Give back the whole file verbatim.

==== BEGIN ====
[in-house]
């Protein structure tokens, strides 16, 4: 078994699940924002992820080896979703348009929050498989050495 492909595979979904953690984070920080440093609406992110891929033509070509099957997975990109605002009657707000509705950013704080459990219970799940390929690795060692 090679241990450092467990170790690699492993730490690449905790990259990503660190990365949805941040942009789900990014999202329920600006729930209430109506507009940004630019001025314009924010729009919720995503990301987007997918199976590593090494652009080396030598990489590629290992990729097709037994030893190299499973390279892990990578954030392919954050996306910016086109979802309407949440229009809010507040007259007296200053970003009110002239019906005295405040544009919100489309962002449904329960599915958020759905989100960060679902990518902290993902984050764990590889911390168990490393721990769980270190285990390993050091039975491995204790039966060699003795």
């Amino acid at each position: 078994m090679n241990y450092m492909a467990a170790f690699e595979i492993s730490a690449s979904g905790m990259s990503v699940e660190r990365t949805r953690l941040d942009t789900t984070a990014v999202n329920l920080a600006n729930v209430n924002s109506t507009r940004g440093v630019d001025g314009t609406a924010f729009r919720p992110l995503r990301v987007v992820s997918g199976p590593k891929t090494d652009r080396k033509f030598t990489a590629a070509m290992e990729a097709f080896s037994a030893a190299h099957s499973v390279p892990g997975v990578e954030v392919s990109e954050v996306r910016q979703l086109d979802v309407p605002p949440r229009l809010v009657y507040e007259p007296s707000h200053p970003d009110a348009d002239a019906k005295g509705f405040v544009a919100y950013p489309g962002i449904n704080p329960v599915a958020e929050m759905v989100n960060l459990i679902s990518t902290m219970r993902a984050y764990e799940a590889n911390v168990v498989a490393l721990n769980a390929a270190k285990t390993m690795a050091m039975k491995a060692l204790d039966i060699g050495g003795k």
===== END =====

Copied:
[in-house]
């Protein structure tokens, strides 16, 4: 078994699940924002992820080896979703348009929050498989050495 492909595979979904953690984070920080440093609406992110891929033509070509099957997975990109605002009657707000509705950013704080459990219970799940390929690795060692 090679241990450092467990170790690699492993730490690449905790990259990503660190990365949805941040942009789900990014999202329920600006729930209430109506507009940004630019001025314009924010729009919720995503990301987007997918199976590593090494652009080396030598990489590629290992990729097709037994030893190299499973390279892990990578954030392919954050996306910016086109979802309407949440229009809010507040007259007296200053970003009110002239019906005295405040544009919100489309962002449904329960599915958020759905989100960060679902990518902290993902984050764990590889911390168990490393721990769980270190285990390993050091039975491995204790039966060699003795």
């Amino acid at each position: 078994m090679n241990y450092m492909a467990a170790f690699e595979i492993s730490a690449s979904g905790m990259s990503v699940e660190r990365t949805r953690l941040d942009t789900t984070a990014v999202n329920l920080a600006n729930v209430n924002s109506t507009r940004g440093v630019d001025g314009t609406a924010f729009r919720p992110l995503r990301v987007v992820s997918g199976p590593k891929t090494d652009r080396k033509f030598t990489a590629a070509m290992e990729a097709f080896s037994a030893a190299h099957s499973v390279p892990g997975v990578e954030v392919s990109e954050v996306r910016q979703l086109d979802v309407p605002p949440r229009l809010v009657y507040e007259p007296s707000h200053p970003d009110a348009d002239a019906k005295g509705f405040v544009a919100y950013p489309g962002i449904n704080p329960v599915a958020e929050m759905v989100n960060l459990i679902s990518t902290m219970r993902a984050y764990e799940a590889n911390v168990v498989a490393l721990n769980a390929a270190k285990t390993m690795a050091m039975k491995a060692l204790d039966i060699g050495g003795k």